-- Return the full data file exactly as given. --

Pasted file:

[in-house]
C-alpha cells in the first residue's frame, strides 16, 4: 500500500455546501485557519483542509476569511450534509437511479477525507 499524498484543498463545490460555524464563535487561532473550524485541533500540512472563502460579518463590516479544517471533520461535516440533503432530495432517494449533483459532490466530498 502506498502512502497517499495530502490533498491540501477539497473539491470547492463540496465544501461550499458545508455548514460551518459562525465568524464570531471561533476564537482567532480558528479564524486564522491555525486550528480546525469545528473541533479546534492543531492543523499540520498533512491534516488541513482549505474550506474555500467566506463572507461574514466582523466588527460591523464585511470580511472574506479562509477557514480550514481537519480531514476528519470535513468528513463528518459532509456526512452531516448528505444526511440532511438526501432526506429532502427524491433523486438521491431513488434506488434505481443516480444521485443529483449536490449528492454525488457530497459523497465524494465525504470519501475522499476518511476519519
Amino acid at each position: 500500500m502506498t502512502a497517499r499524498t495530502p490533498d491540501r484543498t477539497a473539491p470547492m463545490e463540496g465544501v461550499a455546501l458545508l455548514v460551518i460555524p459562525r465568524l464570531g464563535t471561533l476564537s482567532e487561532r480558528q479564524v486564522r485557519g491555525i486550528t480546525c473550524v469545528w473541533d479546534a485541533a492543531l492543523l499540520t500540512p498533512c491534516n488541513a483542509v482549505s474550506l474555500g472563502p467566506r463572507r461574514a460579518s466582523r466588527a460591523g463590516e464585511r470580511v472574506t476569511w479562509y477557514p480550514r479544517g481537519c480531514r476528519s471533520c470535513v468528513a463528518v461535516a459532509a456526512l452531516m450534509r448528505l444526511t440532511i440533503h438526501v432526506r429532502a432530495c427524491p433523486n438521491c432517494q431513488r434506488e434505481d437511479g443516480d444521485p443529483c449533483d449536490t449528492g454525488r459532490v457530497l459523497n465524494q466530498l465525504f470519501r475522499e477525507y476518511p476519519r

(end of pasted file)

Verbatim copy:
[in-house]
C-alpha cells in the first residue's frame, strides 16, 4: 500500500455546501485557519483542509476569511450534509437511479477525507 499524498484543498463545490460555524464563535487561532473550524485541533500540512472563502460579518463590516479544517471533520461535516440533503432530495432517494449533483459532490466530498 502506498502512502497517499495530502490533498491540501477539497473539491470547492463540496465544501461550499458545508455548514460551518459562525465568524464570531471561533476564537482567532480558528479564524486564522491555525486550528480546525469545528473541533479546534492543531492543523499540520498533512491534516488541513482549505474550506474555500467566506463572507461574514466582523466588527460591523464585511470580511472574506479562509477557514480550514481537519480531514476528519470535513468528513463528518459532509456526512452531516448528505444526511440532511438526501432526506429532502427524491433523486438521491431513488434506488434505481443516480444521485443529483449536490449528492454525488457530497459523497465524494465525504470519501475522499476518511476519519
Amino acid at each position: 500500500m502506498t502512502a497517499r499524498t495530502p490533498d491540501r484543498t477539497a473539491p470547492m463545490e463540496g465544501v461550499a455546501l458545508l455548514v460551518i460555524p459562525r465568524l464570531g464563535t471561533l476564537s482567532e487561532r480558528q479564524v486564522r485557519g491555525i486550528t480546525c473550524v469545528w473541533d479546534a485541533a492543531l492543523l499540520t500540512p498533512c491534516n488541513a483542509v482549505s474550506l474555500g472563502p467566506r463572507r461574514a460579518s466582523r466588527a460591523g463590516e464585511r470580511v472574506t476569511w479562509y477557514p480550514r479544517g481537519c480531514r476528519s471533520c470535513v468528513a463528518v461535516a459532509a456526512l452531516m450534509r448528505l444526511t440532511i440533503h438526501v432526506r429532502a432530495c427524491p433523486n438521491c432517494q431513488r434506488e434505481d437511479g443516480d444521485p443529483c449533483d449536490t449528492g454525488r459532490v457530497l459523497n465524494q466530498l465525504f470519501r475522499e477525507y476518511p476519519r